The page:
Every day, more roads and trails used by the public for motorized
vehicle travel are being closed and even more areas are threatened.
For the most part, there are few answers about why trails are closed.
THE USDA Forest Service often uses the general statement that a
specific road or trail is not part of the Travel Management Plan, that
an area is part of a vital watershed or a threatened or endangered
species lives in the area. But most often there is no explanation.
In the last few months, the local Travel Management Plan has begun
implementation by the Mountaintop Ranger District in the San
Bernardino National Forest , which includes the area surrounding
Big Bear Lake. The funding for this has come mostly from the
Recovery Act funds, and the materials used for blocking roads and
trails as well as other formerly open areas popular for camping and
relaxing are large boulders from the new bridge project next to the
Big Bear Lake dam.
Some of the work has been undertaken by the Forest Service while
much of it has been completed by private contractors. These
contractors have used red dayglo paint on living trees to mark areas
where roads are to be blocked. Trail access is then blocked with
boulders, the ground along the trail is chunked and covered with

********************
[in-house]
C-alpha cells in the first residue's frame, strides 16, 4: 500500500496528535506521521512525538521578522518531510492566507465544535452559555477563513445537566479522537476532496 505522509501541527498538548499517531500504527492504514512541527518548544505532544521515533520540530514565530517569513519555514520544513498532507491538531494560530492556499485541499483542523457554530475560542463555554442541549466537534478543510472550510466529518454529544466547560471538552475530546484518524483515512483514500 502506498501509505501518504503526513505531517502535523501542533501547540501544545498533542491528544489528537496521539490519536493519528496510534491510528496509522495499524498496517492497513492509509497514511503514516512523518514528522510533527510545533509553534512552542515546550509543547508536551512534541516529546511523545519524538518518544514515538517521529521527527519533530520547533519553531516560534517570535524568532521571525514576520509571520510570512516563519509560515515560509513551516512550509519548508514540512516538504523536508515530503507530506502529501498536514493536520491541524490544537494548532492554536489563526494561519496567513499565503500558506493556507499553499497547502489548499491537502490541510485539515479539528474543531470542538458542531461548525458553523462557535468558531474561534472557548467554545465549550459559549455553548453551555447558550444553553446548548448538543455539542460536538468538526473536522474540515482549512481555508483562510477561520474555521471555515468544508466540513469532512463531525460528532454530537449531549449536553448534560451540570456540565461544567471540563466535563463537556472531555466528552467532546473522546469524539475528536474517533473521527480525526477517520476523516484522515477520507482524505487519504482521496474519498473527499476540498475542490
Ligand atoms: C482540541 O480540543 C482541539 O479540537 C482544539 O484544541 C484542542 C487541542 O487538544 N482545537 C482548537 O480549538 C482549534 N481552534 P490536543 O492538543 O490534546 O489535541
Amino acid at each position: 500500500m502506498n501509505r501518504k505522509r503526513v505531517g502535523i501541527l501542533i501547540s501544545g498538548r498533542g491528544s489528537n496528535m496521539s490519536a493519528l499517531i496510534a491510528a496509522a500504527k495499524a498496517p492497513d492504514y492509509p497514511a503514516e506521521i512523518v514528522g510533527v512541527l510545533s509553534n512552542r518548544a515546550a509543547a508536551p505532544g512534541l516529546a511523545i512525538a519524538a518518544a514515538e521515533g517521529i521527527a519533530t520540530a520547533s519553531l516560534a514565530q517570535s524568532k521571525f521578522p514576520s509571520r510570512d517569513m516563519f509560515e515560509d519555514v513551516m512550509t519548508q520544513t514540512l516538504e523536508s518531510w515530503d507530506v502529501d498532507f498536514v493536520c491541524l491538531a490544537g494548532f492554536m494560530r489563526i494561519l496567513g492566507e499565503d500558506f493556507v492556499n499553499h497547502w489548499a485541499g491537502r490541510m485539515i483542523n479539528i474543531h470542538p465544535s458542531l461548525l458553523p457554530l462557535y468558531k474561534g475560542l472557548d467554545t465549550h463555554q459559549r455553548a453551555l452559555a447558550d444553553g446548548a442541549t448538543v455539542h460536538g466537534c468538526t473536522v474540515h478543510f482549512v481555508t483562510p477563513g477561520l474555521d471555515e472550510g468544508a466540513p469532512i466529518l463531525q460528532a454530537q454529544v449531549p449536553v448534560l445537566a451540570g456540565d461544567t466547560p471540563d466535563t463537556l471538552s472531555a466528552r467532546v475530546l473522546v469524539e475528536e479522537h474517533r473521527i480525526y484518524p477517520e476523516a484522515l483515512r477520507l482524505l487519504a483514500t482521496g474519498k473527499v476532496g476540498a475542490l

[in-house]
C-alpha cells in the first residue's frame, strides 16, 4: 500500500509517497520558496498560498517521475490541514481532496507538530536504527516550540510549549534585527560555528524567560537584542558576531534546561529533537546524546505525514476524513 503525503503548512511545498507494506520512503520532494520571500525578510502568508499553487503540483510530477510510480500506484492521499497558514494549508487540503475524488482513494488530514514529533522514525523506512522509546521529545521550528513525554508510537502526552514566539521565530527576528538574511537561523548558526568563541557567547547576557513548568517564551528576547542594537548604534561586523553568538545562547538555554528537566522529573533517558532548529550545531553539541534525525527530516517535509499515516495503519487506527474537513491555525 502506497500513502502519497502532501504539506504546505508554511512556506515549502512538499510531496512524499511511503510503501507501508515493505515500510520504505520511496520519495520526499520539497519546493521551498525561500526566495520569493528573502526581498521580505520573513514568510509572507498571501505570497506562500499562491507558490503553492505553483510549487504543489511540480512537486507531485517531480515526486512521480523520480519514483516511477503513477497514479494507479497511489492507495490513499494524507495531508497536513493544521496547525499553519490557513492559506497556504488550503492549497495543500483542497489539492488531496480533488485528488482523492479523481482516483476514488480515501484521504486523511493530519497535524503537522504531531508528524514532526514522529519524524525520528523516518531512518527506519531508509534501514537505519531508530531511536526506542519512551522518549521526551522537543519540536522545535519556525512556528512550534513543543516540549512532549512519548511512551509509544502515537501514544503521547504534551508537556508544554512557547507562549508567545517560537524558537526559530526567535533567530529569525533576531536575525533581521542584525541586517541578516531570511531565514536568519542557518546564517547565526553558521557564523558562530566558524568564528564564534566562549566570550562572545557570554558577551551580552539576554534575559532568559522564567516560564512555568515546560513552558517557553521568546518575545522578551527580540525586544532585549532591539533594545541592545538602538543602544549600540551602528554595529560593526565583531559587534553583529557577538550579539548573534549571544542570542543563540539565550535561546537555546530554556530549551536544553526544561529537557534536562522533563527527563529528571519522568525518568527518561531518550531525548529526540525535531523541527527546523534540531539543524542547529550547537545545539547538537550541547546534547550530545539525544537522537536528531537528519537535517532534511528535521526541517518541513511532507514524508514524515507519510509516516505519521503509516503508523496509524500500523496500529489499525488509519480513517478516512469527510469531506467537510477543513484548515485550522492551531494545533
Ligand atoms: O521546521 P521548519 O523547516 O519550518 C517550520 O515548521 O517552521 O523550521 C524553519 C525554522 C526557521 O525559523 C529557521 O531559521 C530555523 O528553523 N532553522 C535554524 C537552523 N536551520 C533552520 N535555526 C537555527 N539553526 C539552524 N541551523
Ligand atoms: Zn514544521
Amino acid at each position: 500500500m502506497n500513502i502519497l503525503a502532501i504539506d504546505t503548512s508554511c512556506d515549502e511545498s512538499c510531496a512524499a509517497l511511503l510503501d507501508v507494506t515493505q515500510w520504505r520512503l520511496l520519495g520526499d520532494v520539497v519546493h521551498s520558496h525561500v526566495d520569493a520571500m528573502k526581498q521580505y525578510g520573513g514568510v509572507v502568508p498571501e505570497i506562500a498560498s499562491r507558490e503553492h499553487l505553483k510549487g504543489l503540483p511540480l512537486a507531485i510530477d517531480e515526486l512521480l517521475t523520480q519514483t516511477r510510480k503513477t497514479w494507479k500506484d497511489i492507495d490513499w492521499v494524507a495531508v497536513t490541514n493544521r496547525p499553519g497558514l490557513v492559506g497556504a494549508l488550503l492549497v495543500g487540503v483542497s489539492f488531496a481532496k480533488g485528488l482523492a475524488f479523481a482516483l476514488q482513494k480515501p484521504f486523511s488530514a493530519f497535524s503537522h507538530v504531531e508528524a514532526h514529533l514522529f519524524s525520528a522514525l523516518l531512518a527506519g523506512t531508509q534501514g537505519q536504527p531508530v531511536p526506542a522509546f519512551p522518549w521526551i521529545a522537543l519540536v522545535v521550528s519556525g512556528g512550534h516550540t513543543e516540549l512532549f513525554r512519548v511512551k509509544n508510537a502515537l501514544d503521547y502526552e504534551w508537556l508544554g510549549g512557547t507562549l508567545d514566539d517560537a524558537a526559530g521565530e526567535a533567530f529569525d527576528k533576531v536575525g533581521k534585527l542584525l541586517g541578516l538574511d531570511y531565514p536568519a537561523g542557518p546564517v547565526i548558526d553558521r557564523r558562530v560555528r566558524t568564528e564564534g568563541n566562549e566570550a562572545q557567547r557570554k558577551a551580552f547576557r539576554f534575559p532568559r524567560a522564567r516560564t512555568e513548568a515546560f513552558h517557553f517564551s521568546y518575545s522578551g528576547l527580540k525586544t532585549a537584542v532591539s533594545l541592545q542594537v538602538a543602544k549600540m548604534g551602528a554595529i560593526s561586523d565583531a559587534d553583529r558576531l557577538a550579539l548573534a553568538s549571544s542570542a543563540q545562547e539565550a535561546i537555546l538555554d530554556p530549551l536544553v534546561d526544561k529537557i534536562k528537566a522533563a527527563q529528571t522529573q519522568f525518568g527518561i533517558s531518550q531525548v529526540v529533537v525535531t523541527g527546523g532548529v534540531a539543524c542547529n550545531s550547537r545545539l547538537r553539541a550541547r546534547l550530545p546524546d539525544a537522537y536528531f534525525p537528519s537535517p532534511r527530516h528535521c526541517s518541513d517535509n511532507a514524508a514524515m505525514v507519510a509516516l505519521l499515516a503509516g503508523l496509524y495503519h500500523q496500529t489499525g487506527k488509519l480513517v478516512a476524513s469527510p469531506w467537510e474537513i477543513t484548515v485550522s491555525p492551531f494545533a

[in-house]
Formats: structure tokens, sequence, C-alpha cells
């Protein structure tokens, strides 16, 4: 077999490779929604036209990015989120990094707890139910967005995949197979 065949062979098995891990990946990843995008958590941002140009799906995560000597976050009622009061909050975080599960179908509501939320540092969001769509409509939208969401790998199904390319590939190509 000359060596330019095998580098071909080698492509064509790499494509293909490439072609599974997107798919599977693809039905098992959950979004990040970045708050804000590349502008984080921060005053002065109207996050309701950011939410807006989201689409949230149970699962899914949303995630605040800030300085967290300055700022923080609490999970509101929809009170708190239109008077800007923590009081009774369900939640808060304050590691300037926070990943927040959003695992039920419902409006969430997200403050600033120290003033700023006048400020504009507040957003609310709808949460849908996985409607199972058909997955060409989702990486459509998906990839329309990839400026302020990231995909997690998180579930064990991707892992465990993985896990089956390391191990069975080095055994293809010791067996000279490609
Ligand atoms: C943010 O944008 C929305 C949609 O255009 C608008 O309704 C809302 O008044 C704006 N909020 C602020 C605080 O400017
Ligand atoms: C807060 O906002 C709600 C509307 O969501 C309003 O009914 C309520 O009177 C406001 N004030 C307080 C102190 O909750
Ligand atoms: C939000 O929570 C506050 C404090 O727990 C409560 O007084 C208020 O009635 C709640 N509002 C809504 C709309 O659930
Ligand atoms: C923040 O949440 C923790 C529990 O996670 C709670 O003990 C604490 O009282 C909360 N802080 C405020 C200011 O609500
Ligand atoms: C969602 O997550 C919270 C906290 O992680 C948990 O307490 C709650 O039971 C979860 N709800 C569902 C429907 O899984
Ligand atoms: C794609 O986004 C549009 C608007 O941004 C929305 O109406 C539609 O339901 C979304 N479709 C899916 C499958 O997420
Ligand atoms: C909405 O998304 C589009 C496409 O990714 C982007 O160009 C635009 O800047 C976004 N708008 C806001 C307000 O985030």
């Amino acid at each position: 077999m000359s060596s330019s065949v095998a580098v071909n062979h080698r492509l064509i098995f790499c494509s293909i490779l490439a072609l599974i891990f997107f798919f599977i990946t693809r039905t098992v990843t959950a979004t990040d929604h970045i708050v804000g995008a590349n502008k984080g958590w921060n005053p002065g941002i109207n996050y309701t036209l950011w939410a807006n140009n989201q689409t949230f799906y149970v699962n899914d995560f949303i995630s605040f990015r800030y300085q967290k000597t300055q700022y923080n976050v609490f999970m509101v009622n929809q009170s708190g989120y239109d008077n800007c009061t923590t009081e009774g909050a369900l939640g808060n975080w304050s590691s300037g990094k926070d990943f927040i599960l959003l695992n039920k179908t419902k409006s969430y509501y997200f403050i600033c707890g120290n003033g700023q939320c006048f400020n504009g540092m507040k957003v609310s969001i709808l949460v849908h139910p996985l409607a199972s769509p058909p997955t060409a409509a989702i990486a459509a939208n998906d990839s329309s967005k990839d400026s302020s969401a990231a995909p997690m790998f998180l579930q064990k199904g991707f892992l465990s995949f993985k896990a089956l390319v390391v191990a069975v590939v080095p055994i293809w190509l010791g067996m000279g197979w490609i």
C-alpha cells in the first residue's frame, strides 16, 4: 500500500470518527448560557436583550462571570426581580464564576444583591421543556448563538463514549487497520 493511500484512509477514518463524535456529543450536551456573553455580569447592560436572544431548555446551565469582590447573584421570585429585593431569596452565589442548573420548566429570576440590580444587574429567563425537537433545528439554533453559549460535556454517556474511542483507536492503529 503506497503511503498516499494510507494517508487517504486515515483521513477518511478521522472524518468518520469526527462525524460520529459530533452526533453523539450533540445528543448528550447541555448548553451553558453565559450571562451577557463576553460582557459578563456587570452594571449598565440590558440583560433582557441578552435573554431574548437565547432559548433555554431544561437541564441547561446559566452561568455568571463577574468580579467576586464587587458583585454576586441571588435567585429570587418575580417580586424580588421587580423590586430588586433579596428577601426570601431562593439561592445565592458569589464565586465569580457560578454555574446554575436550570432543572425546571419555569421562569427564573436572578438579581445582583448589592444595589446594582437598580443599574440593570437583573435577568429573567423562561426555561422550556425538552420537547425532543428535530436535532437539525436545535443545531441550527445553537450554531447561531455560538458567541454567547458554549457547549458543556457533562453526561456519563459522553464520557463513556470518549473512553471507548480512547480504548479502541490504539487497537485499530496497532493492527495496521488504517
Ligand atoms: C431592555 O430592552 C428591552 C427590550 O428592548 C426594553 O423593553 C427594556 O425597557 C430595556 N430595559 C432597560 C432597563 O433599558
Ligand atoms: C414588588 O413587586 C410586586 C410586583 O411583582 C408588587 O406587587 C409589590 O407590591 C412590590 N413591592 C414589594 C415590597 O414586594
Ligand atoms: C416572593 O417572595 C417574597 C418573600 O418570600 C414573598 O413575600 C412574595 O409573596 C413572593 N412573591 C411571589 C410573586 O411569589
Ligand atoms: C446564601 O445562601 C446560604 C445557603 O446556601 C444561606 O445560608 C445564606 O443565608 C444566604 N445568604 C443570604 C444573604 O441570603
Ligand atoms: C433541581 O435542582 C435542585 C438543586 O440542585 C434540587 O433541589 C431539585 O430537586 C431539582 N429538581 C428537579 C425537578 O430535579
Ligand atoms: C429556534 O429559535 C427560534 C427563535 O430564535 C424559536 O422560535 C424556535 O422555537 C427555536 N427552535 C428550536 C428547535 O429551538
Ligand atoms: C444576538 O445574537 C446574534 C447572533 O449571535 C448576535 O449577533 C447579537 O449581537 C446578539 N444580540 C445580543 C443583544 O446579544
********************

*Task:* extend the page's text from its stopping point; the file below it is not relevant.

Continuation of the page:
brush in order to camouflage the old road. The problem is that the
camo does not hide the old road and the brush used in hide the road
is cut from living trees, a procedure that is apparently sanctioned by
the Forest Service. Once the work is completed, and presumably
after many citizens complained about the dayglo red paint on tree
trunks, the contractors have gone back to paint over the red paint
with brown paint, which shows up only slightly less then the red paint
since it does not match. This methodology likely causes more
damage to the forest than motorized vehicle user could cause in 20
years, especially from those users who travel on public lands
responsibly. It seems that our grandchildren's money could be more
Some the road closures are old, historic roads that should never
have been closed. The problem is that the USDA Forest Service,
when the local travel management plan was created, held several
meetings for public input and provided a period for public comment.
And the public land users who travel via motorized vehicles were not
vocal enough. Which is why we have created tis section on the
SoCal 4x4 trails web site. We cannot let this happen again and we
must do what we can to get some of these important and historic
roads and trails reopened.
Below are important links to more specific information, who to
contact and important document downloads. Being informed makes
taking action easier. And taking action will help preserve OUR
access to our lands. But the most important factor for the land users
is to use the land responsibly.
Motorized Vehicle Use on Public Lands
Information & Issues Vital for Continued Access to OUR Lands!
Copyright 2013 Don Alexander
LINKS TO IMPORTANT
INFORMATION WEB SITES